By asking people to do not only reading tasks, but other tasks that we think may share something with reading, in terms of the mechanisms, even though they may not obviously seem related to reading. One of those tasks actually happens to be perception of moving objects, because we know that people who have dyslexia have very subtle deficits in visual motion discrimination. It’s not clear to us how this relates to their reading deficit, but it may be that areas in the brain that are involved in reading and areas in the brain that are involved in visual motion perception have some property, the neurons may have something special that allows them to become very good at these two different processes. It may have something to do with the timing — we’re not quite sure yet.

It’s twofold research. One is to really characterize dyslexia more carefully and then go on to understand which of these behavioral issues that we see in dyslexia are the ones that are most amenable to intervention and would then bring about better reading gains.

And this is the thing that’s so exciting about this technology — which is really still very young — is that you can actually see differences in a person with dyslexia once they have gone through a successful treatment program and it’s really important to know what those areas are, because it tells us something about how the intervention is working. 12.02 If we know which areas change, we know a little bit about what those parts of the brain do and why maybe they have become the target of the intervention and what it may be about the intervention that we may need to maximize to make it an even more effective intervention

We’re still really just at the beginning…We suspect that different parts of the brain are involved in different aspects of the reading process. People are only just beginning to work those out

Imaging can be very good at helping in some of those, but maybe is harder to use imaging for some other aspects, depending on how well these tasks lend themselves to lying on your back, inside a tunnel. as you’re reading these words and being able to do it in the kind of experimental constraints that we sometimes have with brain imaging.

How has your research changed since the advent of the fMRI?

We can now scan children, which previous imaging methods didn’t allow us to do. And if you want to understand what is the mechanism of dyslexia, you really want to see the brain in young dyslexic children, rather than studying adults, who have already had a lifelong history of reading problems.

Why do there areas get chosen and what is it about there areas that makes them good for the reading process and… why do they consistently get picked? One question is…what if you read in French or German or Spanish?

How did you end up doing what you do?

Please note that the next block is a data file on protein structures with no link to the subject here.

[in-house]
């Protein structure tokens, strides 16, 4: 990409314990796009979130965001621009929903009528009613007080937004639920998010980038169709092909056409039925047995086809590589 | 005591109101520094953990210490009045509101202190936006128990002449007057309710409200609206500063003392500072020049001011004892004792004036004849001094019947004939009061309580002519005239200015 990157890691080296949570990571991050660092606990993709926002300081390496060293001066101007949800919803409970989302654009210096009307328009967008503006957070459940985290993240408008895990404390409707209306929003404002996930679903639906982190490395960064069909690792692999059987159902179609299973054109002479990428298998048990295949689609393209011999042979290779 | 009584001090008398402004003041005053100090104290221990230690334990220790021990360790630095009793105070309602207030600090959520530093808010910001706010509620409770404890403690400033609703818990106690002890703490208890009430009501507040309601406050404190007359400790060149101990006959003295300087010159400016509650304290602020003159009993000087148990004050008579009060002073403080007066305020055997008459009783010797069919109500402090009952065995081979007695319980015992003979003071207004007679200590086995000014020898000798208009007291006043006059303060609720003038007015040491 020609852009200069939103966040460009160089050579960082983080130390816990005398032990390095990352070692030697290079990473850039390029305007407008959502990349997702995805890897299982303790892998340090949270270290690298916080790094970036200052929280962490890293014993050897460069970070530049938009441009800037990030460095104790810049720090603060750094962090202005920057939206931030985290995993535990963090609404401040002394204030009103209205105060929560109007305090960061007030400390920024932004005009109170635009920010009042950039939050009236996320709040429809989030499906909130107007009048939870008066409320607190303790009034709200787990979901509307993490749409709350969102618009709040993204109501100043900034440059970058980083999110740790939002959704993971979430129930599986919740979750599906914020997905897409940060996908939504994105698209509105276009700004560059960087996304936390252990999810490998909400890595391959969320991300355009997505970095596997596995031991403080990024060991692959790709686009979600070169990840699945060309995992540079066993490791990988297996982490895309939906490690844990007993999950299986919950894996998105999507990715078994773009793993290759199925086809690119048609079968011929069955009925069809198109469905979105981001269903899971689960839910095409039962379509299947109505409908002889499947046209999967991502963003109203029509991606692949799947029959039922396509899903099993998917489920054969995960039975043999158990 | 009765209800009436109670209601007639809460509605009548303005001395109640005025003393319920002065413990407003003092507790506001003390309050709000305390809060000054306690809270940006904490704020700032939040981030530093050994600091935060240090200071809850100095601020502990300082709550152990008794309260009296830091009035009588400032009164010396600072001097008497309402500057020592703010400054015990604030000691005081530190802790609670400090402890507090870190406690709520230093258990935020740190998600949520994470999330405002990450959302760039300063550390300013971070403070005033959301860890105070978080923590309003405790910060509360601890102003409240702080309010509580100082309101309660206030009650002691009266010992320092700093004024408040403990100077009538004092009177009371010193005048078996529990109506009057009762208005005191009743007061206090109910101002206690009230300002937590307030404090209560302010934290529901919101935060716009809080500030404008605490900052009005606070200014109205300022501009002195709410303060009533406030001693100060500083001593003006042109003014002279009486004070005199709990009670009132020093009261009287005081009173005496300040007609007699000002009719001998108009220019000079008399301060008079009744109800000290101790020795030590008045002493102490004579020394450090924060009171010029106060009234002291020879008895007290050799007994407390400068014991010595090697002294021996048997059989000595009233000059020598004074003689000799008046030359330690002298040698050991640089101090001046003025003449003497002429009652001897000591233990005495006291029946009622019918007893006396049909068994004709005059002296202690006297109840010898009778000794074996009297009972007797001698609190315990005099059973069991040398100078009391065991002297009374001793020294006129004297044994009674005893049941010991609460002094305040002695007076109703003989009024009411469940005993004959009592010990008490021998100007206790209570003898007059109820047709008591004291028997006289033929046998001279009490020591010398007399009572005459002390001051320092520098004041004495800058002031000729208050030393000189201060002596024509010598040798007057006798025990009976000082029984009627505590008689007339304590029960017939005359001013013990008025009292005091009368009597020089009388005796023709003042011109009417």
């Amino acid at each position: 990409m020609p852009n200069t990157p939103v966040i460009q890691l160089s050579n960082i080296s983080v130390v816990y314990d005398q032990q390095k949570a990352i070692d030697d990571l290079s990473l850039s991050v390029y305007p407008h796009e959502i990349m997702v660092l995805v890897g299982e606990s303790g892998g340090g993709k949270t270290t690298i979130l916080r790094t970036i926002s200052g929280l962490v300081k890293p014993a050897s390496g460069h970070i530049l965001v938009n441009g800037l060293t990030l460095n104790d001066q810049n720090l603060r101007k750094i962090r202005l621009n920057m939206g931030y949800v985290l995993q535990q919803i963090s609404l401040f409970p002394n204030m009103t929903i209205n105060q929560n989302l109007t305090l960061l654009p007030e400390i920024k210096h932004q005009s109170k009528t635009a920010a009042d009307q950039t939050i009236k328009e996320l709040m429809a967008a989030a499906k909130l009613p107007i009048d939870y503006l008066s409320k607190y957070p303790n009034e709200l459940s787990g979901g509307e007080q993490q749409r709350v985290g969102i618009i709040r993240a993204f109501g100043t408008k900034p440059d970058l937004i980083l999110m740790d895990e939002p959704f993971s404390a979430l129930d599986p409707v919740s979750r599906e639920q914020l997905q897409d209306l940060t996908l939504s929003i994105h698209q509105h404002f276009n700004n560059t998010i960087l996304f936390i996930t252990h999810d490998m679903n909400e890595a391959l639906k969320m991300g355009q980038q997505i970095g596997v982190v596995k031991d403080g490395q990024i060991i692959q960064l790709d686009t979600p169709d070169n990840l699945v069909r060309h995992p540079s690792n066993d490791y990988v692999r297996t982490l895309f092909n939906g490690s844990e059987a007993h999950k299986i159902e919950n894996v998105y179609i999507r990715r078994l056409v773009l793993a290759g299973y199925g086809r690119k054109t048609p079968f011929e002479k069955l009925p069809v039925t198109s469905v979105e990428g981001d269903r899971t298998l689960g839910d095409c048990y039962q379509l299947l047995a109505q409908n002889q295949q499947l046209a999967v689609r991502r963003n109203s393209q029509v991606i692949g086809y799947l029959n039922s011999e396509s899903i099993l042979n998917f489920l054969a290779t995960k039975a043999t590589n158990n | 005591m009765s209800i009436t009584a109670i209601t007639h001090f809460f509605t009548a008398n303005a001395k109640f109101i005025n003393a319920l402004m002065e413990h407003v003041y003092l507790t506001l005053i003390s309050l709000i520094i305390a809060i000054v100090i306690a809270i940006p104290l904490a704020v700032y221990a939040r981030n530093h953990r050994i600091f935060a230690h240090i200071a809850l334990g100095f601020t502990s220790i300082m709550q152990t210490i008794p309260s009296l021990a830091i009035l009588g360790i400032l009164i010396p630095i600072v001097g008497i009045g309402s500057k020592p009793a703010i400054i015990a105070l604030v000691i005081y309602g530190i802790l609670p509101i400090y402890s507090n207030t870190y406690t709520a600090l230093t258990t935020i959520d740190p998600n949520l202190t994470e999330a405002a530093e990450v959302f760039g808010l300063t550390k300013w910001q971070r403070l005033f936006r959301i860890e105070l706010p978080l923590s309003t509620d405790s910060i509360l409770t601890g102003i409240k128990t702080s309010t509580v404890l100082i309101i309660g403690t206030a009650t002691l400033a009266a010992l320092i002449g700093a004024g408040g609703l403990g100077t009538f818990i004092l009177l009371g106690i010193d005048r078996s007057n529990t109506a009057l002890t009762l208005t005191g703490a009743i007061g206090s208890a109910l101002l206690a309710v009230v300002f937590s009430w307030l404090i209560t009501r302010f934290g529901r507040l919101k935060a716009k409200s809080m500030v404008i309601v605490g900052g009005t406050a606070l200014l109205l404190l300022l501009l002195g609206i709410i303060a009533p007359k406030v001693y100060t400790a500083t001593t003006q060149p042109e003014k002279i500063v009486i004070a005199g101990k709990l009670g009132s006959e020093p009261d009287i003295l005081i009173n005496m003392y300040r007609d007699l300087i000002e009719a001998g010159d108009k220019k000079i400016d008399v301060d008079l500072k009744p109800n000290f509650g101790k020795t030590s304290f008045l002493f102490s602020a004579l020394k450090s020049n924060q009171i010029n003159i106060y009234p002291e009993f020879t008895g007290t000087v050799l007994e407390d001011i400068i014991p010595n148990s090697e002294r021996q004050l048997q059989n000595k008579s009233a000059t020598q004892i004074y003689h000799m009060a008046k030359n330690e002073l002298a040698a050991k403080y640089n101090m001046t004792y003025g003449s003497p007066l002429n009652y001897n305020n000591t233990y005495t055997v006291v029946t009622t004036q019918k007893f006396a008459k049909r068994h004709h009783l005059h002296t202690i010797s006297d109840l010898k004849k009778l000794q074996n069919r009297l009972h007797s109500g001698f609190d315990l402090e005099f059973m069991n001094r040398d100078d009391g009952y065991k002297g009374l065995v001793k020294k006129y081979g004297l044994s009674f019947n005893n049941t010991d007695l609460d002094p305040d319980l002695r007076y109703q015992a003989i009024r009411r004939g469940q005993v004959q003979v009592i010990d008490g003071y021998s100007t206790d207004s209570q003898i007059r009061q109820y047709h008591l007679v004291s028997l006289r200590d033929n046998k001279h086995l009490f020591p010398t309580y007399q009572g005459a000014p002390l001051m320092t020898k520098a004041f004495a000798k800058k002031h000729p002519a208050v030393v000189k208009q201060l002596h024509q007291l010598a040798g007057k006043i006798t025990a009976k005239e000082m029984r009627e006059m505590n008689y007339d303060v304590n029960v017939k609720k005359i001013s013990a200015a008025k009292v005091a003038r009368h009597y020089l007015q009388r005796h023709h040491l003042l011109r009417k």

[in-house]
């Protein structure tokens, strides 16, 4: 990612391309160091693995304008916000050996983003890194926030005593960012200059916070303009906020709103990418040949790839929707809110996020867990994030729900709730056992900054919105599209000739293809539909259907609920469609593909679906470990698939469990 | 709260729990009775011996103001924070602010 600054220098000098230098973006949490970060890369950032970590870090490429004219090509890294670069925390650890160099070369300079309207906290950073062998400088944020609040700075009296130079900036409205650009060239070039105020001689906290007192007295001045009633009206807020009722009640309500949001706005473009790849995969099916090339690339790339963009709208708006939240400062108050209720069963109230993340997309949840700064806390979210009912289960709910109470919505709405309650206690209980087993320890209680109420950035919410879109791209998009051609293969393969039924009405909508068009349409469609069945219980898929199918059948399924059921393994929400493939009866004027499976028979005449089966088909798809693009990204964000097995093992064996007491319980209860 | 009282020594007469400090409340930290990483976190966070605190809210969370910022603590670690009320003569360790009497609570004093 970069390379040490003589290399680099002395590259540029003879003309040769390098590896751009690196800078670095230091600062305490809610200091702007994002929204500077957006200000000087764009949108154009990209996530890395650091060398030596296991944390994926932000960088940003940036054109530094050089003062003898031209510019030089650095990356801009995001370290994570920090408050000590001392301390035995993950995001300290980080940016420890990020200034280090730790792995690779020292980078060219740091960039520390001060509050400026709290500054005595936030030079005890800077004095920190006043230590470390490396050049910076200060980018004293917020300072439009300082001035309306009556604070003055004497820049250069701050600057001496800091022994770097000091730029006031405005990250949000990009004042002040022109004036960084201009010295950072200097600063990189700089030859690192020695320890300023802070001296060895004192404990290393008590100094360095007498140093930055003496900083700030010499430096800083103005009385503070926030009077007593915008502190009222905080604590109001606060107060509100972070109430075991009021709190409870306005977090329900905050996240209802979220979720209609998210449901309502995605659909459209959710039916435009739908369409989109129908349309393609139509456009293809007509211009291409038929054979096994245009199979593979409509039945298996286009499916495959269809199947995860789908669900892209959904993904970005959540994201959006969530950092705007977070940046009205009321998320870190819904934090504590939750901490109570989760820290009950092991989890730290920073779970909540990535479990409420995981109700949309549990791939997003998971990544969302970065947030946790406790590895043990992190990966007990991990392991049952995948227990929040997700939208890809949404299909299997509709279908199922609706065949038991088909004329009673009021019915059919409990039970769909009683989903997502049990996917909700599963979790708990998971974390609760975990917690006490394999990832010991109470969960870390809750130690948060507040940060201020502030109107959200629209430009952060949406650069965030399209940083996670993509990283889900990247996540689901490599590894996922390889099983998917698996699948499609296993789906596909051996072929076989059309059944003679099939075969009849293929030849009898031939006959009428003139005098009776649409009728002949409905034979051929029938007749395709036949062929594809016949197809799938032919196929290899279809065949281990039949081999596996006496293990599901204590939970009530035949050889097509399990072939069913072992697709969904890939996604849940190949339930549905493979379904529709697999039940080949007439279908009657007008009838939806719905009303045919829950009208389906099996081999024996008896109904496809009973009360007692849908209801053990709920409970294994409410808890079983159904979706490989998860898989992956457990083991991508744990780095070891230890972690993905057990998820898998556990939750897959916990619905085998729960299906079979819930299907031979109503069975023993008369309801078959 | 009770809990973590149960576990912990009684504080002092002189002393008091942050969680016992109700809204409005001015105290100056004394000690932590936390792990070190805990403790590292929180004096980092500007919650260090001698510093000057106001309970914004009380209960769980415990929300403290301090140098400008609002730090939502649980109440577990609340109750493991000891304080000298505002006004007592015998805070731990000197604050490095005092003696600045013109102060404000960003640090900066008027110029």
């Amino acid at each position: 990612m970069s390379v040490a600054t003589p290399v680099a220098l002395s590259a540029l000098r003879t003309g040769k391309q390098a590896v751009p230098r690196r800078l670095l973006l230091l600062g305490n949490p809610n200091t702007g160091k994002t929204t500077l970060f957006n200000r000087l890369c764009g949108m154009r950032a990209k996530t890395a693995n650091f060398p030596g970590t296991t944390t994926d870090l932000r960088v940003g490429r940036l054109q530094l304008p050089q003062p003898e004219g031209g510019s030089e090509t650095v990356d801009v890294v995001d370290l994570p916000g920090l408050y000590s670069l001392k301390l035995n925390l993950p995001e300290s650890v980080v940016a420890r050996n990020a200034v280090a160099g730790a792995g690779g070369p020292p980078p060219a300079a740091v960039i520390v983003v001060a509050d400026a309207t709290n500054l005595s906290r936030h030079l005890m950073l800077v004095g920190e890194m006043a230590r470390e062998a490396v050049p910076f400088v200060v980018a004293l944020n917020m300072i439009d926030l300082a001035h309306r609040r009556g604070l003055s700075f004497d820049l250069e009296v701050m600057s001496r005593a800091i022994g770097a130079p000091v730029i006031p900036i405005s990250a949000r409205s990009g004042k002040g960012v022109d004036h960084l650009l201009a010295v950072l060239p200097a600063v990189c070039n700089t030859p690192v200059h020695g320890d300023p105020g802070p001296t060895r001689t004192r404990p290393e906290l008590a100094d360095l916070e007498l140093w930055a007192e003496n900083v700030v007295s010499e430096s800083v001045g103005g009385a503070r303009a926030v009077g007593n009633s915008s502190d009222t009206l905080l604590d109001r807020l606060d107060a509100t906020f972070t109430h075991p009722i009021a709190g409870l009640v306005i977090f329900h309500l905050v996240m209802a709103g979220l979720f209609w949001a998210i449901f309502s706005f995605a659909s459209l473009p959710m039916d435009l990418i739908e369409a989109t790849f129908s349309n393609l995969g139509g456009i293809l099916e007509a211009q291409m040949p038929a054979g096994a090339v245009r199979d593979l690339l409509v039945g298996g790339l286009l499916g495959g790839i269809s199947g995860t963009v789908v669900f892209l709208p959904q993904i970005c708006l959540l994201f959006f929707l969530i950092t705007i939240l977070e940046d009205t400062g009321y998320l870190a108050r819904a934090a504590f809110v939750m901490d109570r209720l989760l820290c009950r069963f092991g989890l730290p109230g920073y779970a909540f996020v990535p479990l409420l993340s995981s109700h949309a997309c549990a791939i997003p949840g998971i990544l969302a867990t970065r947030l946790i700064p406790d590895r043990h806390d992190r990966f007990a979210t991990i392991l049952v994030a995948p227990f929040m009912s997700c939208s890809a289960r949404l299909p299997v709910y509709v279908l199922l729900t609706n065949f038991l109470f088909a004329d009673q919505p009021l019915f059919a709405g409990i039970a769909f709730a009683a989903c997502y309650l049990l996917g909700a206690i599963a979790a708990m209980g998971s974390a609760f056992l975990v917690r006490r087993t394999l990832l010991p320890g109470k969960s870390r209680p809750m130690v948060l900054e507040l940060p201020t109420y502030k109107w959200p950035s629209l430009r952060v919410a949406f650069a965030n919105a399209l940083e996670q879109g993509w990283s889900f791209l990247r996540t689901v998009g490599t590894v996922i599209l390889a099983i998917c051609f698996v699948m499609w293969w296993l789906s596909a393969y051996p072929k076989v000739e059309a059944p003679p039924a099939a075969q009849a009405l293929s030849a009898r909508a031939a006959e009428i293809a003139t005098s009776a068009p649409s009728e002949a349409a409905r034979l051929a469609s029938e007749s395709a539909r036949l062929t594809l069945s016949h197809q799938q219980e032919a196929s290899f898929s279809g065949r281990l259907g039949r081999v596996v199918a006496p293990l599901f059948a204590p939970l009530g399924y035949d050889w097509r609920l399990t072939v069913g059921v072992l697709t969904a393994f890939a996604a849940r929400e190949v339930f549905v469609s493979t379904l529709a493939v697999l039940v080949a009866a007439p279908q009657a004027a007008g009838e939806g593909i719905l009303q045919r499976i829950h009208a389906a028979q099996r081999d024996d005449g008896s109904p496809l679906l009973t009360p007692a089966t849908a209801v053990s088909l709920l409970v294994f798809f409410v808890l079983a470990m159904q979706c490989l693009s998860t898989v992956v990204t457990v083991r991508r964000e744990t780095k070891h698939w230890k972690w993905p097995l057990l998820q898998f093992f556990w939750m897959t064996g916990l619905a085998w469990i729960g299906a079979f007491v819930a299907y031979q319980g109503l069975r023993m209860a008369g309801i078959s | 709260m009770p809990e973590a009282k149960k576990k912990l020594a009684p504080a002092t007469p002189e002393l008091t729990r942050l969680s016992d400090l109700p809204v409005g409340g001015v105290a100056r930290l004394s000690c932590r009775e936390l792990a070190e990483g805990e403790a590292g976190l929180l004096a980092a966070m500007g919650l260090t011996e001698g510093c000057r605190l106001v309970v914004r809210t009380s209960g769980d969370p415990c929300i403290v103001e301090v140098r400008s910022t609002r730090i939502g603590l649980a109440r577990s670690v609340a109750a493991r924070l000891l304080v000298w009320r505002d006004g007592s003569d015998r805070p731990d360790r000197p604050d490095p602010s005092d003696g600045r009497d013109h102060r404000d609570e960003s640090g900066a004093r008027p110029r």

I came to America to do a fellowship with the National Institute of Health to learn how to do brain imaging. Because there is no animal model of reading. You know, you can study several disorders by developing animal models, but you cannot teach a rat or a monkey to read. And there’s only really one way to understand the reading human brain and that’s by using a non-invasive imaging technology.

What are your research plans for the next few months?

We have a lot of projects that are ongoing. We study typical readers. We study adults and children with dyslexia. One of the questions we want to know is, why kind of interventions are effective in changing people’s ability to learn to read. Are they the same for adults as they are for children? Are they the same for every dyslexic? There probably isn’t one approach that works for every individual who has dyslexia. We may have to learn more about subtypes of dyslexia, see if the subtypes have different brain maps that go with them and also that they might then respond slightly differently to different kinds of interventions.

The hardest thing is making the environment comfortable for children. We scan children as young as six and five years of age….you have to go into it with a frame of mind knowing that you have to be extremely patient you have prepare the child extremely well and you have to not just work with your colleagues and that child, but also with their family…and we want to work with the school as well… 26.58 children like it, because that look on it as a science project, but you have to make it interesting for them

Who is funding your research?

It’s funded through National Institutes of Health — Child Health and Human Development

I’ll tell you what I think is the best thing that’s come out of this research…I think for children to recognize that the problems they’re having aren’t their fault helps them tremendously…that there are studies going on that are trying to work out more about what’s going on inside their heads so we can come up with better ways of helping them.

The fact that there’s an image that shows you that there’s a difference between someone with dyslexia and someone without dyslexia I think has helped people understand that …it’s not about being lazy or having the wrong attitude. It truly is a biological disorder.

What you have in your mind?